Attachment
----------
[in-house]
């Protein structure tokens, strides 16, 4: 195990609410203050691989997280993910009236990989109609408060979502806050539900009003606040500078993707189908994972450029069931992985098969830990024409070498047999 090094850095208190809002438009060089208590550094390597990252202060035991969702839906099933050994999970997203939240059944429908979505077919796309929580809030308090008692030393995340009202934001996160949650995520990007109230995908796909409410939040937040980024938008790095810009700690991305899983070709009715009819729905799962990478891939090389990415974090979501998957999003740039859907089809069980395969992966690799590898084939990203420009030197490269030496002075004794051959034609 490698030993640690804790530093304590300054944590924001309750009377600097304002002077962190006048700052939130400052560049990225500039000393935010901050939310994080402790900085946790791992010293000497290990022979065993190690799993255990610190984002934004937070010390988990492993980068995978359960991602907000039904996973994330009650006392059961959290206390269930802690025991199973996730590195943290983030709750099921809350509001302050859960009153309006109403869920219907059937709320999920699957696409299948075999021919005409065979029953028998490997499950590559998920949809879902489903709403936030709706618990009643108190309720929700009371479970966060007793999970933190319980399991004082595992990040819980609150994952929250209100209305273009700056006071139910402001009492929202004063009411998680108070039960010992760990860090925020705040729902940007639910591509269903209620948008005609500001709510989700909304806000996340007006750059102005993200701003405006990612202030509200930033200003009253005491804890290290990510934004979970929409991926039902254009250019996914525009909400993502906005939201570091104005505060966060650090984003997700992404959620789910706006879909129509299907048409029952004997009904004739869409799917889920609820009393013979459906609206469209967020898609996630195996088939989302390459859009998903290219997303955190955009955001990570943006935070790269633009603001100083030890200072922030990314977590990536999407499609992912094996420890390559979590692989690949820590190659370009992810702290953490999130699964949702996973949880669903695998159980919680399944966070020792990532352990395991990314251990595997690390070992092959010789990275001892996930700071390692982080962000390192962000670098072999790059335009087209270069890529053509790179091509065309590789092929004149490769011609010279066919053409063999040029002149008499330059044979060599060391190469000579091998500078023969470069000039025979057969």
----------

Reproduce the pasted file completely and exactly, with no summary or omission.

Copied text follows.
[in-house]
């Protein structure tokens, strides 16, 4: 195990609410203050691989997280993910009236990989109609408060979502806050539900009003606040500078993707189908994972450029069931992985098969830990024409070498047999 090094850095208190809002438009060089208590550094390597990252202060035991969702839906099933050994999970997203939240059944429908979505077919796309929580809030308090008692030393995340009202934001996160949650995520990007109230995908796909409410939040937040980024938008790095810009700690991305899983070709009715009819729905799962990478891939090389990415974090979501998957999003740039859907089809069980395969992966690799590898084939990203420009030197490269030496002075004794051959034609 490698030993640690804790530093304590300054944590924001309750009377600097304002002077962190006048700052939130400052560049990225500039000393935010901050939310994080402790900085946790791992010293000497290990022979065993190690799993255990610190984002934004937070010390988990492993980068995978359960991602907000039904996973994330009650006392059961959290206390269930802690025991199973996730590195943290983030709750099921809350509001302050859960009153309006109403869920219907059937709320999920699957696409299948075999021919005409065979029953028998490997499950590559998920949809879902489903709403936030709706618990009643108190309720929700009371479970966060007793999970933190319980399991004082595992990040819980609150994952929250209100209305273009700056006071139910402001009492929202004063009411998680108070039960010992760990860090925020705040729902940007639910591509269903209620948008005609500001709510989700909304806000996340007006750059102005993200701003405006990612202030509200930033200003009253005491804890290290990510934004979970929409991926039902254009250019996914525009909400993502906005939201570091104005505060966060650090984003997700992404959620789910706006879909129509299907048409029952004997009904004739869409799917889920609820009393013979459906609206469209967020898609996630195996088939989302390459859009998903290219997303955190955009955001990570943006935070790269633009603001100083030890200072922030990314977590990536999407499609992912094996420890390559979590692989690949820590190659370009992810702290953490999130699964949702996973949880669903695998159980919680399944966070020792990532352990395991990314251990595997690390070992092959010789990275001892996930700071390692982080962000390192962000670098072999790059335009087209270069890529053509790179091509065309590789092929004149490769011609010279066919053409063999040029002149008499330059044979060599060391190469000579091998500078023969470069000039025979057969």